Lincoln County hosts first Pride Festival
Libby resident Lee Morrissette and her chihauhau, Dilley, took home top honors Saturday at the dog show at the Lincoln County Pride festival. (Scott Shindledecker/The Western News)
The Lincoln County Pride Festival was held Saturday at the Fred Brown Memorial Pavilion in Riverside Park. (Scott Shindledecker/The Western News)
Diana Bourgeois performed Saturday at the Lincoln County Pride Festival. (Scott Shindledecker/The Western News)
From left, are the drag performers at Saturday's Lincoln County Pride Festival, Sativa Jones St. James, DNA Experience, Diana Bourgeois, Freedom Rights, Nova Kaine VI and Kathryn, Libby's first drag queen. (Scott Shindledecker/The Western News)
The Western News | July 12, 2022 7:00 AM
The first official Lincoln County Pride Festival in Libby was a peaceful, fun-loving event enjoyed by a few hundred people Saturday at Fred Brown Memorial Pavilion at Riverside Park.
An impromptu event was held last summer at Firemans Park, but last weekend’s was more of an extravaganza. It included a dog fashion show, performances by drag queens as well as vendors providing food, beverage and other items.
“We just wanted to show the community they are loved and accepted in Lincoln County,” event organizer Matt Hill said. “Having this event here means so much to many people here.”
Pride month, as well as a celebration of the lesbian, gay, bisexual, transgender and queer community, commemorates the June 1969 police raid of Stonewall Inn in New York, which is credited with sparking the gay rights movement in the U.S.
For Beckie Guerra, one of the organizers of the event who helped begin last year’s celebration, it was a hope that was fulfilled.
“I’m excited to have it happen and see so much love and support,” Guerra said. “One of the reasons we are holding this is the need to educate people. We are people just everyone else.”
Nova Kaine VI brought down the house with her wit and charm while describing her travels with performance troupes throughout the western United States.
“It’s beautiful here,” she exclaimed. “We’ve talked about moving to Spokane, but maybe we’ll move to LIbby. It’s so green and the river is wonderful.”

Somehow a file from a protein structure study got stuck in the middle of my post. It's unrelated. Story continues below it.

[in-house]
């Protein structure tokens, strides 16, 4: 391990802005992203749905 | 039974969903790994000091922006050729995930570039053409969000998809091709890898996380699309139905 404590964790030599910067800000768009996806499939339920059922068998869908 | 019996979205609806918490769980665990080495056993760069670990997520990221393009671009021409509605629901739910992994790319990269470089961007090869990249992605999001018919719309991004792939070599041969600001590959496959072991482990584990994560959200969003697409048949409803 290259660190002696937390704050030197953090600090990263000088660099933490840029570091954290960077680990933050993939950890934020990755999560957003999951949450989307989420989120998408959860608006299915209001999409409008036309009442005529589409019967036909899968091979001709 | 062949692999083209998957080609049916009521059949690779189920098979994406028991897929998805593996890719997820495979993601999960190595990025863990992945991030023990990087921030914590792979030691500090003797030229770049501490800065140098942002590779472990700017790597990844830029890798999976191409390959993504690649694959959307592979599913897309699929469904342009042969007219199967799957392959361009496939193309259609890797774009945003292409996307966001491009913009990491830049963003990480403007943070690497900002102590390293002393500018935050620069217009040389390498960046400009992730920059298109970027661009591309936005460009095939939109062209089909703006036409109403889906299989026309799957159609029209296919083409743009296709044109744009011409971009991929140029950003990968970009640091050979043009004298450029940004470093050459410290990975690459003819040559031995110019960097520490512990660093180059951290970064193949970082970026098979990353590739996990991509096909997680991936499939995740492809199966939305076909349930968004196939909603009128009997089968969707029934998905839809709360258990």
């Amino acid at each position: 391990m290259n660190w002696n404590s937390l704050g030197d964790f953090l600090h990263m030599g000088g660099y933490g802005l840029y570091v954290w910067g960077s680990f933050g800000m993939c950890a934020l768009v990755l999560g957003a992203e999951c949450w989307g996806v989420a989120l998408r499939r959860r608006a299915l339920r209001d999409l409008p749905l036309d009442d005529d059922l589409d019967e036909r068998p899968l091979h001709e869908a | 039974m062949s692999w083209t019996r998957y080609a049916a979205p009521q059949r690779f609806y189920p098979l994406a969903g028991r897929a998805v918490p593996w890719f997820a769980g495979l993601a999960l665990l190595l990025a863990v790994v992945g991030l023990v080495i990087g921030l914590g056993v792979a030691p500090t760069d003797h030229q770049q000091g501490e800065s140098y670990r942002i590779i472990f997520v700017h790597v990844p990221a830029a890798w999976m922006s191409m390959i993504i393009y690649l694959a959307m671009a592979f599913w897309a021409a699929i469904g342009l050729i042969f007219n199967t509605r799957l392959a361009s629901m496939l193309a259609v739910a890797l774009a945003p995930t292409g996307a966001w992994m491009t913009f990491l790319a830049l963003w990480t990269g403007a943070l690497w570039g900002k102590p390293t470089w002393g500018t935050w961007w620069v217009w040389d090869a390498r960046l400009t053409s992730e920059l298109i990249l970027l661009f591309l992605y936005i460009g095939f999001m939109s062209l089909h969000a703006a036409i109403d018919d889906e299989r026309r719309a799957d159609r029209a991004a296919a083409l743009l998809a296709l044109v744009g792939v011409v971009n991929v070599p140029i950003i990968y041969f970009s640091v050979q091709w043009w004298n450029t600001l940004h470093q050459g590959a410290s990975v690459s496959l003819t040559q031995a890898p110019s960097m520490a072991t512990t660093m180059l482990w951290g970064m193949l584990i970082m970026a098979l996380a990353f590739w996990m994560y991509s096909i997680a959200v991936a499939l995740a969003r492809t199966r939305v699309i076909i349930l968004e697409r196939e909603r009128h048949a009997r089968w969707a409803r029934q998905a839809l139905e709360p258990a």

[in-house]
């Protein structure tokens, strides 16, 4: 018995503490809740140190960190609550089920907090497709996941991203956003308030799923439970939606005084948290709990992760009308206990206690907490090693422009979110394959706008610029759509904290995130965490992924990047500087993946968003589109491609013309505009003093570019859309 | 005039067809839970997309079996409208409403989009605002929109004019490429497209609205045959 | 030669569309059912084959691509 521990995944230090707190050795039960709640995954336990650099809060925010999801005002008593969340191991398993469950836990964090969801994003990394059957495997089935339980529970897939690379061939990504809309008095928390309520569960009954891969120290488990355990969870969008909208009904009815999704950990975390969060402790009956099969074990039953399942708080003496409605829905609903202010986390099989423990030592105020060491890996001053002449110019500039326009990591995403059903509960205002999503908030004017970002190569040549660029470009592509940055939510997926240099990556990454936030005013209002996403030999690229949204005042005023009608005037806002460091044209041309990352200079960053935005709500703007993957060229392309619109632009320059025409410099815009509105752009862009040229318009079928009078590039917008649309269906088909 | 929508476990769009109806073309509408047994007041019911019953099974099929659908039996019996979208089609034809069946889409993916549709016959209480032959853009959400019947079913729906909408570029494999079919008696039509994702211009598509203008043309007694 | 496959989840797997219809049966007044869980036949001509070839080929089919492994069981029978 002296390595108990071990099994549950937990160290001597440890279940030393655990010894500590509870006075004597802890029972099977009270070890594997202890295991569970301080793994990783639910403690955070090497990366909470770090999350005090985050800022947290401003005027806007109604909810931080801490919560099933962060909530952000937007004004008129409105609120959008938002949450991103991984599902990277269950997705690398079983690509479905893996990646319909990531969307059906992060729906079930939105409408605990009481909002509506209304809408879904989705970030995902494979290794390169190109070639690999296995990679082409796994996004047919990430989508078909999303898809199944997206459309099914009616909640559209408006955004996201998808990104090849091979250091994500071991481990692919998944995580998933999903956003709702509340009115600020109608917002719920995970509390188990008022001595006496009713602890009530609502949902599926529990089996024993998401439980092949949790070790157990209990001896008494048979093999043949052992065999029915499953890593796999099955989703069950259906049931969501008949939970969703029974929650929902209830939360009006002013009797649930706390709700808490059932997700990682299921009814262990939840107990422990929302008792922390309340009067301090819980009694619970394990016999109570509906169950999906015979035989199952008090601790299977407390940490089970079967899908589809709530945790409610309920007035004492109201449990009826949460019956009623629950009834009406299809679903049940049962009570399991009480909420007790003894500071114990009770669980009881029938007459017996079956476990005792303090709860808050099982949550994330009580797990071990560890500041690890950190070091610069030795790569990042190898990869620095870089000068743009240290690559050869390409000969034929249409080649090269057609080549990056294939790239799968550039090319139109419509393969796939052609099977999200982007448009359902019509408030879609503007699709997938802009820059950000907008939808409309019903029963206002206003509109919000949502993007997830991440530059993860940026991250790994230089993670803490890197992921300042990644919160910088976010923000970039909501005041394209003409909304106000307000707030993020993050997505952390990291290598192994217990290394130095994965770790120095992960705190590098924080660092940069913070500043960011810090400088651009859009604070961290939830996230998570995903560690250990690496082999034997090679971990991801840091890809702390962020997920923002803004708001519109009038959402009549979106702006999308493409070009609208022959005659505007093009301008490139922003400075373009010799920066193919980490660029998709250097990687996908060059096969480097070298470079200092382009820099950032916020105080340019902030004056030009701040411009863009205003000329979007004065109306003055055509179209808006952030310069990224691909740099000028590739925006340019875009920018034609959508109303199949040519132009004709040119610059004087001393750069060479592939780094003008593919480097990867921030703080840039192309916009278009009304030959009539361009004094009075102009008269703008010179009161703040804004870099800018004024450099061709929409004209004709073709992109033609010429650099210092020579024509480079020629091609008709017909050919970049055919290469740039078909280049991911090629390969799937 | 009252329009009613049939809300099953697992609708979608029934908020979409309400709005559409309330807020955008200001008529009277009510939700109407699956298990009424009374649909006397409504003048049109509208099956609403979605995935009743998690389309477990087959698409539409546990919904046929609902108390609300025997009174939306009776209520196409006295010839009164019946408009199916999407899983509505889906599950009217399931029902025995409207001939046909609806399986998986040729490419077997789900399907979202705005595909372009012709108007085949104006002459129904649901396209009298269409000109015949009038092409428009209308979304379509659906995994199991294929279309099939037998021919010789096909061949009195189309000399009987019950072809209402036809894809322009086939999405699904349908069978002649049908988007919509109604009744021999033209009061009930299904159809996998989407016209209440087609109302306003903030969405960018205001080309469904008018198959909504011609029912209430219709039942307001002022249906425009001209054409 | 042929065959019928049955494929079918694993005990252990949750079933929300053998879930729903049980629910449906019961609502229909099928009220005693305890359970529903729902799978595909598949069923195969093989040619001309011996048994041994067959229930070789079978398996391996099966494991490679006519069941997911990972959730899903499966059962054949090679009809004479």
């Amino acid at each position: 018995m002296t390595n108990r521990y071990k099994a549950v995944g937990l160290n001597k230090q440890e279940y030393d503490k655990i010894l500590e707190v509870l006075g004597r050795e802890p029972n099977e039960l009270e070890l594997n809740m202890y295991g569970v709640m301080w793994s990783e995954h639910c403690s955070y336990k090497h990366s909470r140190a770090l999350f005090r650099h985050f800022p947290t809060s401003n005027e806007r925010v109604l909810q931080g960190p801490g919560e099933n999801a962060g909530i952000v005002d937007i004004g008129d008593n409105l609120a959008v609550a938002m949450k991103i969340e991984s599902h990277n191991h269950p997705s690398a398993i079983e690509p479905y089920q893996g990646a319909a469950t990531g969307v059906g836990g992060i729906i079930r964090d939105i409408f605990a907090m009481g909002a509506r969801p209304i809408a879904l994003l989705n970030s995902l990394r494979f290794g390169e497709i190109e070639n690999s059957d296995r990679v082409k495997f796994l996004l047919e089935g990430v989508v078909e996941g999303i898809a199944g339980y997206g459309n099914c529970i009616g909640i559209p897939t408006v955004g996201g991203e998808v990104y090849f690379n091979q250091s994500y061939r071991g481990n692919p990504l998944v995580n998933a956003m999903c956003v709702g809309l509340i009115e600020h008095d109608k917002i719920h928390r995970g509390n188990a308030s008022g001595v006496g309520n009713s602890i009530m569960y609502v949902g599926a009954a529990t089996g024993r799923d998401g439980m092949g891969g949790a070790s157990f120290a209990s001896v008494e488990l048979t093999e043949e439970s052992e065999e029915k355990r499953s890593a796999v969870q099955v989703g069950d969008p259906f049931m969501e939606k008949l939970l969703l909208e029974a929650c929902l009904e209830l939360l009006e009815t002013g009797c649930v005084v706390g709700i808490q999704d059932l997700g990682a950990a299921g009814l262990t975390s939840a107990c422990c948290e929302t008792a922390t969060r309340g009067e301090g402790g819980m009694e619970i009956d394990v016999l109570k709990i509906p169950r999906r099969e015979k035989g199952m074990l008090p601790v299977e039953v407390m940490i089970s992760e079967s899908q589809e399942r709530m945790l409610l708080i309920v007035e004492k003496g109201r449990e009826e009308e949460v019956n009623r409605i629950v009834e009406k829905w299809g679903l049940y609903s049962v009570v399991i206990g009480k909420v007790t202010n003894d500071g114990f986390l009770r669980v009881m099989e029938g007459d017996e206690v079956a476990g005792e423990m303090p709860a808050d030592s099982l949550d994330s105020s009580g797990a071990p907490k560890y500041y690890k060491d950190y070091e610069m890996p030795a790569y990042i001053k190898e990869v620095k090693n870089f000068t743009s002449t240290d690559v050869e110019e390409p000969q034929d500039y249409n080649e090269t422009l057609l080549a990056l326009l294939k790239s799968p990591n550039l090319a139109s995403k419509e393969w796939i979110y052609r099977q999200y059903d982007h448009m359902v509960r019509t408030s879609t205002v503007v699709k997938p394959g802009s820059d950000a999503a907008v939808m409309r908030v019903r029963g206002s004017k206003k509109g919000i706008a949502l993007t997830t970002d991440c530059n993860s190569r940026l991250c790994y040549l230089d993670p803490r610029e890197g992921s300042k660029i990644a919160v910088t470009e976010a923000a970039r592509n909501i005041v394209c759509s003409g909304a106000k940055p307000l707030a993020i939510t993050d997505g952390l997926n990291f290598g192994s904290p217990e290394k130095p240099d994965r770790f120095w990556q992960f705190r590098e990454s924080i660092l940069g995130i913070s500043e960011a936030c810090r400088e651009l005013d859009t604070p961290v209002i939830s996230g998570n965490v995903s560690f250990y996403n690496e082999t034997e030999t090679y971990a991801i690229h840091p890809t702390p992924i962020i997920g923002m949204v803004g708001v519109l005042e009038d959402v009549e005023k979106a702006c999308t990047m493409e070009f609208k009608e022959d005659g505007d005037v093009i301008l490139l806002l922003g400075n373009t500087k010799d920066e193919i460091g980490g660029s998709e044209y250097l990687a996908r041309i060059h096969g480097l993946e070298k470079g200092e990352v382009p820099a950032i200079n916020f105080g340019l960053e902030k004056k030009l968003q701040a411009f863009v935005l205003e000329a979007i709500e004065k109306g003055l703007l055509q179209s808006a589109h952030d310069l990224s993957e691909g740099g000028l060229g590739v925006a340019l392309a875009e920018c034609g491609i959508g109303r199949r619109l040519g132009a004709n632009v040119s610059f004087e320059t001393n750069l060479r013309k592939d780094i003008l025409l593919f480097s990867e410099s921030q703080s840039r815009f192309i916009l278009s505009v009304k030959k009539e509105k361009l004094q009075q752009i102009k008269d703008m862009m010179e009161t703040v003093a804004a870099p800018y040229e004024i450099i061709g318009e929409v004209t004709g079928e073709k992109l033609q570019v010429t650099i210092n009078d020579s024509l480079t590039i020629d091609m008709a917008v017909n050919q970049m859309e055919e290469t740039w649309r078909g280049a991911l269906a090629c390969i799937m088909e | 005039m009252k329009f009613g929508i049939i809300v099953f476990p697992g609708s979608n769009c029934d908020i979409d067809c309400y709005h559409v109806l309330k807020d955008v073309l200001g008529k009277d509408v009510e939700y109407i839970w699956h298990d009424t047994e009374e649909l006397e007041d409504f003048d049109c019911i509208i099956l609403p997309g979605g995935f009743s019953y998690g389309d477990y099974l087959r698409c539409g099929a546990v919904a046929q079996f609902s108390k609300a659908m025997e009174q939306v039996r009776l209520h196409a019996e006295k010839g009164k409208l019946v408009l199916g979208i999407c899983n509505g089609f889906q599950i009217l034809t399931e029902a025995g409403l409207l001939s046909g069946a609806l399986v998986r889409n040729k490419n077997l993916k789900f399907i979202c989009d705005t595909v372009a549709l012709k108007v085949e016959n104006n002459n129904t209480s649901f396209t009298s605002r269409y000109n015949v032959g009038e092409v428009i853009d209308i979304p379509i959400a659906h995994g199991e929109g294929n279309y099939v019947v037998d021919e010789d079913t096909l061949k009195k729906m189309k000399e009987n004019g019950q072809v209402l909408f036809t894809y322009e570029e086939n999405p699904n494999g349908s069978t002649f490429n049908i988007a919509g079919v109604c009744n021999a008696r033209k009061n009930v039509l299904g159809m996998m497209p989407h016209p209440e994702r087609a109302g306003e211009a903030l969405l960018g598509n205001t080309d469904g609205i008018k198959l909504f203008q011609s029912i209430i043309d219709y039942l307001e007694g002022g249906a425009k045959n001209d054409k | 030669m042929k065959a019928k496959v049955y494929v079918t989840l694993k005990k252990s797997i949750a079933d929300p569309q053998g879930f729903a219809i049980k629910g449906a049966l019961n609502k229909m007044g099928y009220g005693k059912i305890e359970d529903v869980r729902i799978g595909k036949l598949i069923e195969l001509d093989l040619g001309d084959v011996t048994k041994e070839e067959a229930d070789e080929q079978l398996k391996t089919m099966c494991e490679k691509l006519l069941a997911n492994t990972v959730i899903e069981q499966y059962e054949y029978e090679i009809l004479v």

A steady police presence helped the event run smoothly. Many attendees spoke of their concern for the potential of unrest, even violence, but it did not occur.
There were a few demonstrators present, but their participation was limited to holding signs with Bible passages.
Troy resident Alex Isvanca, who left Romania in 1991 during the fall of the former Soviet Union before living in San Diego until moving to Troy at the beginning of 2022, was there with his wife and young son.
“These are the kind of things you’ll see at the end of times,” Isvanca said. “We love these people, but if they continue this way, they’re in danger.”
The dog show, hosted by 4 Paws Pet Retreat and emceed by drag performer DNA Experience, was an obvious hit as several local residents paraded their canine buddies on stage and throughout the pavilion.
Libby resident Lee Morrissette’s chihuahua “Dilley” was declared the winner as the applause for them reached 95 decibels. “Brutus” and “Cheena" tied for second while “Mango” was third.
Some of the dogs are up for adoption at the volunteer animal shelter Kootenai Pets for Life.
Troy resident Ashley South brought her husky mix “Juneau,” who wore a lady bug styled costume.
“I’m excited to see it’s going to be an annual event and I’m excited for acceptance in the community,” South said. “And the dog show was a blast!”